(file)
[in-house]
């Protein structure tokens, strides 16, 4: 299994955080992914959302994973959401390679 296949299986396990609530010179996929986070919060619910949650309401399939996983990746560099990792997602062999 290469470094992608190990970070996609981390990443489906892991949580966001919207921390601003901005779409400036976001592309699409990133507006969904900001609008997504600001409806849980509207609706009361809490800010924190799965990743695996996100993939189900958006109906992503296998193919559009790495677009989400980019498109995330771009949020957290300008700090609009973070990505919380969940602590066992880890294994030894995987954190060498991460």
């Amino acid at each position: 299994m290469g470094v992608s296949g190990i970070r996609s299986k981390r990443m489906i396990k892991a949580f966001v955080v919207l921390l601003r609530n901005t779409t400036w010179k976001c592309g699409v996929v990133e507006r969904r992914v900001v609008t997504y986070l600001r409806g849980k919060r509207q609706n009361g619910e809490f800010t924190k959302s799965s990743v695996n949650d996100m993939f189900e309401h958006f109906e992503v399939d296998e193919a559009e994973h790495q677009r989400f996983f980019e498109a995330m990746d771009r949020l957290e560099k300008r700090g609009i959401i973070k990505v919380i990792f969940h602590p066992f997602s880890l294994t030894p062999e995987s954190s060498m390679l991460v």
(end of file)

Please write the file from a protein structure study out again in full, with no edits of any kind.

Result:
[in-house]
């Protein structure tokens, strides 16, 4: 299994955080992914959302994973959401390679 296949299986396990609530010179996929986070919060619910949650309401399939996983990746560099990792997602062999 290469470094992608190990970070996609981390990443489906892991949580966001919207921390601003901005779409400036976001592309699409990133507006969904900001609008997504600001409806849980509207609706009361809490800010924190799965990743695996996100993939189900958006109906992503296998193919559009790495677009989400980019498109995330771009949020957290300008700090609009973070990505919380969940602590066992880890294994030894995987954190060498991460």
């Amino acid at each position: 299994m290469g470094v992608s296949g190990i970070r996609s299986k981390r990443m489906i396990k892991a949580f966001v955080v919207l921390l601003r609530n901005t779409t400036w010179k976001c592309g699409v996929v990133e507006r969904r992914v900001v609008t997504y986070l600001r409806g849980k919060r509207q609706n009361g619910e809490f800010t924190k959302s799965s990743v695996n949650d996100m993939f189900e309401h958006f109906e992503v399939d296998e193919a559009e994973h790495q677009r989400f996983f980019e498109a995330m990746d771009r949020l957290e560099k300008r700090g609009i959401i973070k990505v919380i990792f969940h602590p066992f997602s880890l294994t030894p062999e995987s954190s060498m390679l991460v």